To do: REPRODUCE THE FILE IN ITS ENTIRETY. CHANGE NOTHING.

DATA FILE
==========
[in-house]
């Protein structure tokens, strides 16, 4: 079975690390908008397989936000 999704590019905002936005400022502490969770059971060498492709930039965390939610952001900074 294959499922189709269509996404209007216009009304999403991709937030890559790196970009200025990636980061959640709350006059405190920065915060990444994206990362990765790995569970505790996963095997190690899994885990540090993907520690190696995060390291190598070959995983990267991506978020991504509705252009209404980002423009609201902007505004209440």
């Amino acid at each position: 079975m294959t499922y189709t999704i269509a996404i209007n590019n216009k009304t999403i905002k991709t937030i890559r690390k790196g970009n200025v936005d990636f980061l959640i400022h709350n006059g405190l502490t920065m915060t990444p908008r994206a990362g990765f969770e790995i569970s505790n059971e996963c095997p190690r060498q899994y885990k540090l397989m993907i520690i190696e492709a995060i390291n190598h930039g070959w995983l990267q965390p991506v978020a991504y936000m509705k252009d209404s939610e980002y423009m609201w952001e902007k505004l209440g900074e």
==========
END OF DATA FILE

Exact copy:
[in-house]
């Protein structure tokens, strides 16, 4: 079975690390908008397989936000 999704590019905002936005400022502490969770059971060498492709930039965390939610952001900074 294959499922189709269509996404209007216009009304999403991709937030890559790196970009200025990636980061959640709350006059405190920065915060990444994206990362990765790995569970505790996963095997190690899994885990540090993907520690190696995060390291190598070959995983990267991506978020991504509705252009209404980002423009609201902007505004209440």
């Amino acid at each position: 079975m294959t499922y189709t999704i269509a996404i209007n590019n216009k009304t999403i905002k991709t937030i890559r690390k790196g970009n200025v936005d990636f980061l959640i400022h709350n006059g405190l502490t920065m915060t990444p908008r994206a990362g990765f969770e790995i569970s505790n059971e996963c095997p190690r060498q899994y885990k540090l397989m993907i520690i190696e492709a995060i390291n190598h930039g070959w995983l990267q965390p991506v978020a991504y936000m509705k252009d209404s939610e980002y423009m609201w952001e902007k505004l209440g900074e």